BAMBERGER: If Billy Payne wanted to do that, there are 60 trees right of 13 he could take out and another 100 on the 11th.
GARRITY: I'm surprised it didn't happen overnight, that they didn't move the old tree out and put a new one in before they even sent out a press release.
4. If you could travel back in time, which 21st-century Masters would you like to revisit?
ANONYMOUS PRO: It was pretty cool in 2004 when Phil Mickelson finally won his first major. A lot of people were wondering if he was ever going to win one. The Masters was right up his alley, though, and he has won two more since.
SHIPNUCK: Yeah, Phil beating Ernie Els is a good choice, but how about 2011, when eight guys had at least a share of the lead on Sunday until Charl Schwartzel blew them away with birdies on the last four holes?
BAMBERGER: There was the whole Martha Burk episode in 2003. Mike Weir won, and I still feel Len Mattiace's pain from that playoff. It was a wild, deeply weird and highly entertaining week.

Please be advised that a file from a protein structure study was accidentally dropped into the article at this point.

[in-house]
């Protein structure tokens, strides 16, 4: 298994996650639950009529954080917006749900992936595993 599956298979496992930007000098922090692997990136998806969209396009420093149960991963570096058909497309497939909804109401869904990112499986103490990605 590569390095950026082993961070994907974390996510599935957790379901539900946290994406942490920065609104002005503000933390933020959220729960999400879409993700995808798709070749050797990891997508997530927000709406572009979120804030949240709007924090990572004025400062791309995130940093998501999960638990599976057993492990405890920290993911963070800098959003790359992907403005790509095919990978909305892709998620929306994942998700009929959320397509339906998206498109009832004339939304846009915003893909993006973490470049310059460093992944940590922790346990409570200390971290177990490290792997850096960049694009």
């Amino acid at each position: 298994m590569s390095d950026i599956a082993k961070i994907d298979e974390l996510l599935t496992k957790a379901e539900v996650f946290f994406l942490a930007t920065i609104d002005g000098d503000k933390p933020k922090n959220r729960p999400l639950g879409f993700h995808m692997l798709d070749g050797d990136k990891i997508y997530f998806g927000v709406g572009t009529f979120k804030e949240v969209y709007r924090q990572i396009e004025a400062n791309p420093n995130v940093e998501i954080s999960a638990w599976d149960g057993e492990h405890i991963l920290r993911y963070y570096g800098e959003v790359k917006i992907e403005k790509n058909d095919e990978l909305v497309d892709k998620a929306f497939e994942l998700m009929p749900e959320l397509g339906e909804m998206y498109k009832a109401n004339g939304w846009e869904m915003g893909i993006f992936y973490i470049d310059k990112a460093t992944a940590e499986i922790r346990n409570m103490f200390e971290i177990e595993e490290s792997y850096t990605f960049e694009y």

GARRITY: I liked 2010 when Phil won his third Masters and hit the 6-iron off the pine straw between the trees at the 13th. It was the year of the great reversal because Tiger had overshadowed Phil for a decade. With Tiger's scandal, plus Phil's victory and his wife and mother battling cancer that year, Phil was effectively on top of the world. That soap opera dynamic puts it atop my list.
SHIPNUCK: That was one of Tiger's greatest performances that no one talks about. His life was in embers, he hadn't touched a club for months, and yet he made two eagles on Sunday and hit three or four of the best shots I've ever seen him hit. He had a chance to win.
VAN SICKLE: I'd go back to 2001 to watch the completion of the Tiger Slam. Mickelson and David Duval botched the 16th hole, or it could've been a classic finish. It would be a treat to see Tiger's swing and his game at its best again. It's easy to forget how special he was.
The Tour Confidential roundtable continues Monday on our new weekly show hosted by Jessica Marksbury. Tweet her your questions @Jess_Marksbury.